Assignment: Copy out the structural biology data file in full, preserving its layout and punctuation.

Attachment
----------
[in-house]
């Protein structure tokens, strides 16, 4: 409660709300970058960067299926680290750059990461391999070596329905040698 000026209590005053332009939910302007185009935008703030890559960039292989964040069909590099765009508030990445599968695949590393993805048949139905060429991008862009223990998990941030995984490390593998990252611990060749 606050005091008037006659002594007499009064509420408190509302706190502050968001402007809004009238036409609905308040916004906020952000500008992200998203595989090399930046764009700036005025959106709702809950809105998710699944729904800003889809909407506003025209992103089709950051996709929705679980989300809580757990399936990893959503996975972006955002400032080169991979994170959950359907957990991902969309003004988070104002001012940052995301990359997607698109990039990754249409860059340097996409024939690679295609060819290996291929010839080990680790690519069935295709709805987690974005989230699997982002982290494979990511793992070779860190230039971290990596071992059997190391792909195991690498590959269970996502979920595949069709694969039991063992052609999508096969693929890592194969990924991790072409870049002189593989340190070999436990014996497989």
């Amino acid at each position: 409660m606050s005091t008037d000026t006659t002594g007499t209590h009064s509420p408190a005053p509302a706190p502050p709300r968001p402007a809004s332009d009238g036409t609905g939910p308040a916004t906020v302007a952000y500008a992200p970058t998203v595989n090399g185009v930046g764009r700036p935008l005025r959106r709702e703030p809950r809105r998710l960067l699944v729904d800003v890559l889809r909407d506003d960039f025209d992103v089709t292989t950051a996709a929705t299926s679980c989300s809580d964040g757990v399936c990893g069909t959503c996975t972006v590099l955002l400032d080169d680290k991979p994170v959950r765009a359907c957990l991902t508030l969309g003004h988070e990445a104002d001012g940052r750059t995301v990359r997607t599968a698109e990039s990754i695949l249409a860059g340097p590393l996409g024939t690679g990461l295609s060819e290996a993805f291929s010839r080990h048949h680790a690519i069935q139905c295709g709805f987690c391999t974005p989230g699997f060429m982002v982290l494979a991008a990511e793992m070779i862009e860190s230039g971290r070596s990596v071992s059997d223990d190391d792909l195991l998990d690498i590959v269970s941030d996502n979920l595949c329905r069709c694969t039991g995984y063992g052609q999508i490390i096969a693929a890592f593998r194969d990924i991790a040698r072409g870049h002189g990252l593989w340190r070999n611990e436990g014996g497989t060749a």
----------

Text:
[in-house]
């Protein structure tokens, strides 16, 4: 409660709300970058960067299926680290750059990461391999070596329905040698 000026209590005053332009939910302007185009935008703030890559960039292989964040069909590099765009508030990445599968695949590393993805048949139905060429991008862009223990998990941030995984490390593998990252611990060749 606050005091008037006659002594007499009064509420408190509302706190502050968001402007809004009238036409609905308040916004906020952000500008992200998203595989090399930046764009700036005025959106709702809950809105998710699944729904800003889809909407506003025209992103089709950051996709929705679980989300809580757990399936990893959503996975972006955002400032080169991979994170959950359907957990991902969309003004988070104002001012940052995301990359997607698109990039990754249409860059340097996409024939690679295609060819290996291929010839080990680790690519069935295709709805987690974005989230699997982002982290494979990511793992070779860190230039971290990596071992059997190391792909195991690498590959269970996502979920595949069709694969039991063992052609999508096969693929890592194969990924991790072409870049002189593989340190070999436990014996497989």
């Amino acid at each position: 409660m606050s005091t008037d000026t006659t002594g007499t209590h009064s509420p408190a005053p509302a706190p502050p709300r968001p402007a809004s332009d009238g036409t609905g939910p308040a916004t906020v302007a952000y500008a992200p970058t998203v595989n090399g185009v930046g764009r700036p935008l005025r959106r709702e703030p809950r809105r998710l960067l699944v729904d800003v890559l889809r909407d506003d960039f025209d992103v089709t292989t950051a996709a929705t299926s679980c989300s809580d964040g757990v399936c990893g069909t959503c996975t972006v590099l955002l400032d080169d680290k991979p994170v959950r765009a359907c957990l991902t508030l969309g003004h988070e990445a104002d001012g940052r750059t995301v990359r997607t599968a698109e990039s990754i695949l249409a860059g340097p590393l996409g024939t690679g990461l295609s060819e290996a993805f291929s010839r080990h048949h680790a690519i069935q139905c295709g709805f987690c391999t974005p989230g699997f060429m982002v982290l494979a991008a990511e793992m070779i862009e860190s230039g971290r070596s990596v071992s059997d223990d190391d792909l195991l998990d690498i590959v269970s941030d996502n979920l595949c329905r069709c694969t039991g995984y063992g052609q999508i490390i096969a693929a890592f593998r194969d990924i991790a040698r072409g870049h002189g990252l593989w340190r070999n611990e436990g014996g497989t060749a």